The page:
It amazes me that cricket lovers and some administrators are surprised that cricketers are announcing their retirement from Test cricket in order to prolong their ODI and Twenty20 careers. Let's try to get all this into perspective. Since World Series Cricket back in the late seventies, the financial position of cricketers has continued to improve. As a result top players are playing well into their thirties, and in some cases forties, to take full advantage of the wealth on offer. As they find it more difficult to handle the hectic programme, something has to give, so it's natural that the toughest and most time-consuming format of the game, Test cricket, is the victim. Giving away Tests gives top players more recovery time, while also allowing them to play in all the limited-overs internationals. It also gives them a better opportunity to play in the IPL and to cherry pick the other Twenty20 domestic competitions around the world, in an effort to ensure they have a team to play for in the lucrative Champions League. It's all about money, and the IPL is the biggest money spinner.
Let's face it, cricket administrators don't know how to handle the new cricket landscape. India have already managed to wrestle from the world game a window of two months in which to play the IPL, but more importantly they have set up a franchise system which is able to offer overseas players financial incentives to play. The whole model is based on television revenue, and every cricket nation is now faced with the prospect of losing their best players to India's IPL for no financial return whatever. It's only a question of time before all this will come to a head, and when it does India will be asked to make concessions, but it may well be too late. Ultimately the players will decide what is best. Do they want to continue to be contracted to their respective boards, and in so doing do as they say or will they choose the freelance option? Some will stay and others will go as they are now, but there can be no doubt that the game as we know it will change unless the all powerful Indian board decides or is forced to adopt a different approach.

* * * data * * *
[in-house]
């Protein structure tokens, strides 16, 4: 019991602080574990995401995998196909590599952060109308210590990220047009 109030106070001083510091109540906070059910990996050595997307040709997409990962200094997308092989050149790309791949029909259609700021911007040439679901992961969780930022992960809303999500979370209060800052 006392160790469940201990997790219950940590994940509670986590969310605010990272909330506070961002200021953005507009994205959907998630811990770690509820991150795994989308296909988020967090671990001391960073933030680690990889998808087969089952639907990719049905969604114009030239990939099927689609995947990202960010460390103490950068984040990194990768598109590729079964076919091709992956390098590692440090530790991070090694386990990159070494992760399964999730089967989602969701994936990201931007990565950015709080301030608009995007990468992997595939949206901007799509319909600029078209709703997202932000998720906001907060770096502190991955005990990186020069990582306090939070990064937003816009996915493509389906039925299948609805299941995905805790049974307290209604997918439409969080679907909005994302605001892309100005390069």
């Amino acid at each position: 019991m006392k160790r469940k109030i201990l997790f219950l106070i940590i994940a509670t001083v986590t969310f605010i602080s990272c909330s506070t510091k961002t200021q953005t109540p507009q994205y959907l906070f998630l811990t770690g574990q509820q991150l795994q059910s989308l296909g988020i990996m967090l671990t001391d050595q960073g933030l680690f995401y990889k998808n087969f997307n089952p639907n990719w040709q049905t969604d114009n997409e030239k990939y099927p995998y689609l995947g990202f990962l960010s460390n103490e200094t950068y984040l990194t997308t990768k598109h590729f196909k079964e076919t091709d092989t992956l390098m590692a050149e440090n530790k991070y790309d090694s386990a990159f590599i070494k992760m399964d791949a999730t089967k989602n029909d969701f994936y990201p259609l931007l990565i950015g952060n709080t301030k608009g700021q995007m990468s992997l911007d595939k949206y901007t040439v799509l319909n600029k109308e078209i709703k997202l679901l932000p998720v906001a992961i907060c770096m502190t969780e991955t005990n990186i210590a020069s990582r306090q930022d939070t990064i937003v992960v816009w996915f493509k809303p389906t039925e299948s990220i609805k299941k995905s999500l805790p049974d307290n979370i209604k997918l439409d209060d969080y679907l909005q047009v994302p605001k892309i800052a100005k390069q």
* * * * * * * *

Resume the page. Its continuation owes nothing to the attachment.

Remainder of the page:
The IPL and security issues
The security for foreign players during the IPL has again become a talking point, and there are many players who are apprehensive about taking part in this year's tournament. Regrettably, we live in an age where no government or cricket board is in a position to give meaningful guarantees to players. They do, however, have to listen to the concerns of the players and do their best to implement their requirements. The attack on the Sri Lankan players in Lahore has ensured that it is no longer acceptable to put in place minimal security arrangements. Hotel and ground security has to be top-class and appropriate convoy procedures have to be in place when teams are moved between airports, hotels and grounds. Another player-related incident in India, Pakistan or Sri Lanka will have a shattering effect on cricket in the region.
It's far too easy to accept that the security threat is a modern reality. As far as I am concerned it's an individual thing and I can see a time when cricket authorities the world over will be left with no option other than to allow players to make their own decisions without there being any repercussions. We could even see a situation arise where players who agree to go to places that are dangerous will receive more of a financial incentive for doing so. If, for example, Pakistan wanted to play a World XI in Pakistan in an effort to get some decent home games, they would, I am sure, succeed in putting a team together but it would be expensive. It's also worth noting that the more the cricketers rely on the IPL for a living, the more likely it is that these players will go to India regardless of the threat.
Saving Test cricket in India
Recently Rahul Dravid bought into the cricket-calendar debate and what he had to say was interesting and will raise a few hackles in India. Dravid wants India to adopt a similar approach to their scheduling to that of Australia, South Africa and England. He actually went a step further and suggested that India should use their clout to lead the debate. Great idea, but I am not going to hold my breath because it seems to me that while India holds the financial trumps they will continue to adopt a divide-and-separate philosophy. There are so many issues that need to be resolved before cricket settles down to a period of peace and prosperity. For this to happen the game needs leadership, which has to come from India or it will simply not happen. A rolling programme has to be devised which takes into consideration the requirements of everyone in the cricket family. Such changes don't usually come about until a disaster occurs. It's rather like an alcoholic - there is usually the downhill slide, and then comes the call for help, and the recognition that there is a problem; thereafter it's usually plain sailing.